Back to School and “Stuff”

Is ‘Back to School’ joining the ranks of all the rest of our big transition and celebratory events?

I get that the idea of preparing to go back to school is, except for those who dislike both learning and 24/7 social interaction, a happy time of hope, transition and renewal. And I always believe in planning and preparation. But cause for a full on shopping binge? Not so much…. We’ve over-developed “Back to School” prep and it is making us stressed — the time, the cost, and the endless decisions about stuff.

I learned a valuable lesson from my son as he and I prepared for his departure to freshman year of college. Less is so much more. He had no interest in shopping, telling me “I have clothes, plenty of electronic equipment, and great sheets on my bed, so I’ll take what I have.” He thought planning the packing was craziness – “We’ll pack the night before.” He had utter confidence in what he was doing – “It’s gonna be great Mom, let’s enjoy the last weeks of summer; when I need a new raincoat, I’ll get one.”

On a broader level this reminds me that “stuff” is stressful; our obsession with it, having the right stuff and in the correct amounts makes us stressed. And it is important to take a breath and think through the emotional baggage that stuff holds for us. It often holds unnecessary meaning and sometimes makes us do crazy things to protect it or gain more of it. Why does it bring us a feeling of security and comfort? And when we teach our kids to want new comforters and sweatshirts (that they work to break in so they no longer look new) we’re pushing that emotional baggage onto them. So rather than fight the crowded parking lot and drive all over town for more “stuff”, maybe it’s better to take a walk and talk about their future; or make popcorn and sit around reminiscing about how their current sweatshirt got its graffiti.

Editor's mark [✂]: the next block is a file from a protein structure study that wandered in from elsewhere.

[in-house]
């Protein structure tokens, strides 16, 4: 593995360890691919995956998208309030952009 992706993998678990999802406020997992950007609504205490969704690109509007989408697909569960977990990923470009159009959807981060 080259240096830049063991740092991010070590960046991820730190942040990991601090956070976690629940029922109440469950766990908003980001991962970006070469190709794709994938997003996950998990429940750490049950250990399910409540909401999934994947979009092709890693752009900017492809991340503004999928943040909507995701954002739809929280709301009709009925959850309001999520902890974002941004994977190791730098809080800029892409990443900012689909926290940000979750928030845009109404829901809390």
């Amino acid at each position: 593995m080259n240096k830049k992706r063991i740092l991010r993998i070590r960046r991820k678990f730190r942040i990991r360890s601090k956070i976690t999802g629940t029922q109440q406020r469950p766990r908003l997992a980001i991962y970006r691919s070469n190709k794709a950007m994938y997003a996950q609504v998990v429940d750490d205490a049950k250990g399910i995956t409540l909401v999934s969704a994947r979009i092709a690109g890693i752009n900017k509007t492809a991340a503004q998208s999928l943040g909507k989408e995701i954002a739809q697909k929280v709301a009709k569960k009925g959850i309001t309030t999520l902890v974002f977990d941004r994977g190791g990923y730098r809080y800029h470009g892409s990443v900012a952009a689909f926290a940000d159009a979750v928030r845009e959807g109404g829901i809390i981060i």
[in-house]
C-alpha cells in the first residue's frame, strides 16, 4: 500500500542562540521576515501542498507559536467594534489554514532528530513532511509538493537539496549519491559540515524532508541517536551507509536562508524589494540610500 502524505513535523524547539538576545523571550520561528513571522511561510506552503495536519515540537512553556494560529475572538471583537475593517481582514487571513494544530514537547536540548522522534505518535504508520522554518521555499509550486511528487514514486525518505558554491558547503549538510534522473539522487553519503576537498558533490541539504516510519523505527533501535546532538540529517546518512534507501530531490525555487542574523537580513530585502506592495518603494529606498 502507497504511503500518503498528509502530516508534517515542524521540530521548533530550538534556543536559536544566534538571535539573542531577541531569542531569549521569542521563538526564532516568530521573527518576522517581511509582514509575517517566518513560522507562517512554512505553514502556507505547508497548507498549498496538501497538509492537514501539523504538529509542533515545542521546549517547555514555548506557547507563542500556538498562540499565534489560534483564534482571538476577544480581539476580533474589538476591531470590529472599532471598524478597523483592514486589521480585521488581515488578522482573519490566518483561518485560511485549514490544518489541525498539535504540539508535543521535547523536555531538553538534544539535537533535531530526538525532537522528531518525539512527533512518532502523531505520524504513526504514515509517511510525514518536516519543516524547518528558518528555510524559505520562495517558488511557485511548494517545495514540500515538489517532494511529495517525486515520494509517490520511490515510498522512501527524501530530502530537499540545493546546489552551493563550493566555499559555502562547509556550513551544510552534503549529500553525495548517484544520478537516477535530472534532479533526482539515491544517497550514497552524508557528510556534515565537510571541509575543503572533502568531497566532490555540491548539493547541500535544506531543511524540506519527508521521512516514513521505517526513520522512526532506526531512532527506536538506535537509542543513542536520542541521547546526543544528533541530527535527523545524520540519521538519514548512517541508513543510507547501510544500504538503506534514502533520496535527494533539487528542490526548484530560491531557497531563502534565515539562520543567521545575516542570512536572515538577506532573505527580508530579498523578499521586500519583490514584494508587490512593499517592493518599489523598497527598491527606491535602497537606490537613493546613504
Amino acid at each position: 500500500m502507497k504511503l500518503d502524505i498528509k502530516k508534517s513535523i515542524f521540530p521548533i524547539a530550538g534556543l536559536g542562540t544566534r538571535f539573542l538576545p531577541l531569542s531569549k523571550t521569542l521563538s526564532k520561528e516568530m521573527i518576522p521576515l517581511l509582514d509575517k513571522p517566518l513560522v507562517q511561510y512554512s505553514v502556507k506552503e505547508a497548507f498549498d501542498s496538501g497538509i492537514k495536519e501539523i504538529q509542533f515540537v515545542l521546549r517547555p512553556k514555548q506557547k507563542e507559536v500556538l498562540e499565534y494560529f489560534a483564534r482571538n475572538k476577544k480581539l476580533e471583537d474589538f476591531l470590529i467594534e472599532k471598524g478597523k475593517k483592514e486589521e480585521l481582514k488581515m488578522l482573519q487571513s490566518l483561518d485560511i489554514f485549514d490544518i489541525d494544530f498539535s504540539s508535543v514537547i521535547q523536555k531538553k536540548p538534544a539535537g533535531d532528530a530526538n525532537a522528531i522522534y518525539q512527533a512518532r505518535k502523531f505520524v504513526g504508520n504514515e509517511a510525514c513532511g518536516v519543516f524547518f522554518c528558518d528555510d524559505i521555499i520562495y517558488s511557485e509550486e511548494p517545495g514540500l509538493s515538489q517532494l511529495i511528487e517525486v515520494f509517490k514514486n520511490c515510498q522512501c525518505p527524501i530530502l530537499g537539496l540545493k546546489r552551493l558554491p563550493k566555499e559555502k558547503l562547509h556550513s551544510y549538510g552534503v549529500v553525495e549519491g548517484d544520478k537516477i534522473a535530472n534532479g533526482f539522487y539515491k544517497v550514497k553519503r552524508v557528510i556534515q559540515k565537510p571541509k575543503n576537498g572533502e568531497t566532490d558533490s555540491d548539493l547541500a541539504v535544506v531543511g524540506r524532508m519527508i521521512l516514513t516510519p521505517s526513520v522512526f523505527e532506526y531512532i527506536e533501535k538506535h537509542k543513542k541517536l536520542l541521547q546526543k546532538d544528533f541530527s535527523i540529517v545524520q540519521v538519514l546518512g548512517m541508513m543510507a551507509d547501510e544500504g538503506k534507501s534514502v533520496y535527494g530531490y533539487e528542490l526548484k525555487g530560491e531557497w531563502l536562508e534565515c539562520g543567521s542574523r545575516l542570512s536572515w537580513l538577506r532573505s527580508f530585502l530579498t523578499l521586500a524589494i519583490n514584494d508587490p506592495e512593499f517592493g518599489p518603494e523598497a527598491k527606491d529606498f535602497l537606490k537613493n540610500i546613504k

When you start to feel the stress of Back To School “stuff” try this:

  1. Take a breath and think about how necessary some of this stuff really is for you or your family.
  2. Stop for a minute and count your blessings about this wonderful child and the contributions she/he makes possible in your life.
  3. Schedule exercise into your daily routine like you do other activities and meetings. Don’t just fit it in when you can. Soon it will become as much a part of your routine as eating lunch!

Remember that back to school marks the beginning of a new level of development and growth — rather than a cause for new clothes, blankets, backpacks and paper supplies.

Jan Bruce, CEO of meQuilibrium

Key Thought:

Our obsession with having the right stuff and in the correct amounts makes us stressed.